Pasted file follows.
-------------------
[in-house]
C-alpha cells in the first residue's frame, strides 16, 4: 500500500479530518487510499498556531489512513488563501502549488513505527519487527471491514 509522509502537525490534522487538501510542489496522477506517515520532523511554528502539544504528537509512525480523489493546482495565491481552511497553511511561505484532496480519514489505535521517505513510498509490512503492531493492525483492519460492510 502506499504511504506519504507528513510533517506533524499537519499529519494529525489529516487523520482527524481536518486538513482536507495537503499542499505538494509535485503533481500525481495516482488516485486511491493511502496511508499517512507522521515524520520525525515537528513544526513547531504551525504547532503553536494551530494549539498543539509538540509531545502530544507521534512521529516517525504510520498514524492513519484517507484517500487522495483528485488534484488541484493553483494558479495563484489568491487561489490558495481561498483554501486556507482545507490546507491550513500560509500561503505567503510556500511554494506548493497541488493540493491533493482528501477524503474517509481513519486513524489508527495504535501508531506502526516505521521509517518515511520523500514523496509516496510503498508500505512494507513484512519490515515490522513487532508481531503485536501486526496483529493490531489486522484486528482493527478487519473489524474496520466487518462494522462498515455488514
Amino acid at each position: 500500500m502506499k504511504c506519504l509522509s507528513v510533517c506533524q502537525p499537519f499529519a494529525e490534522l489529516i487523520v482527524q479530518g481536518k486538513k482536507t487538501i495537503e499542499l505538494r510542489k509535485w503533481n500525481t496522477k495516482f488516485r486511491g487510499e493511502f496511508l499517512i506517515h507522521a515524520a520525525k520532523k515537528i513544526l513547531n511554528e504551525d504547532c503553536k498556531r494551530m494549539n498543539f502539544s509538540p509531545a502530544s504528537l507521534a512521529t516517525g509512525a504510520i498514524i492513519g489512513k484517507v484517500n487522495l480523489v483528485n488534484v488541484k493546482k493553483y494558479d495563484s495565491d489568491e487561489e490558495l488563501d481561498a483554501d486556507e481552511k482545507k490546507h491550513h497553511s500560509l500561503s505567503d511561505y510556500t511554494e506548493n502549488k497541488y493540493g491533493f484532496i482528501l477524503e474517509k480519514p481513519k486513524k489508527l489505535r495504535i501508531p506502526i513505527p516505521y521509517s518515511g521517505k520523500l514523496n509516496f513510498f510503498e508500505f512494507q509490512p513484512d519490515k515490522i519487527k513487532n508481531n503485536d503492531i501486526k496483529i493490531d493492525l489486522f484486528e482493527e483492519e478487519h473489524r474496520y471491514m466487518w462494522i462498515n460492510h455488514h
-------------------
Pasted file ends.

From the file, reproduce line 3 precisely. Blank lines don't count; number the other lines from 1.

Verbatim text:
Amino acid at each position: 500500500m502506499k504511504c506519504l509522509s507528513v510533517c506533524q502537525p499537519f499529519a494529525e490534522l489529516i487523520v482527524q479530518g481536518k486538513k482536507t487538501i495537503e499542499l505538494r510542489k509535485w503533481n500525481t496522477k495516482f488516485r486511491g487510499e493511502f496511508l499517512i506517515h507522521a515524520a520525525k520532523k515537528i513544526l513547531n511554528e504551525d504547532c503553536k498556531r494551530m494549539n498543539f502539544s509538540p509531545a502530544s504528537l507521534a512521529t516517525g509512525a504510520i498514524i492513519g489512513k484517507v484517500n487522495l480523489v483528485n488534484v488541484k493546482k493553483y494558479d495563484s495565491d489568491e487561489e490558495l488563501d481561498a483554501d486556507e481552511k482545507k490546507h491550513h497553511s500560509l500561503s505567503d511561505y510556500t511554494e506548493n502549488k497541488y493540493g491533493f484532496i482528501l477524503e474517509k480519514p481513519k486513524k489508527l489505535r495504535i501508531p506502526i513505527p516505521y521509517s518515511g521517505k520523500l514523496n509516496f513510498f510503498e508500505f512494507q509490512p513484512d519490515k515490522i519487527k513487532n508481531n503485536d503492531i501486526k496483529i493490531d493492525l489486522f484486528e482493527e483492519e478487519h473489524r474496520y471491514m466487518w462494522i462498515n460492510h455488514h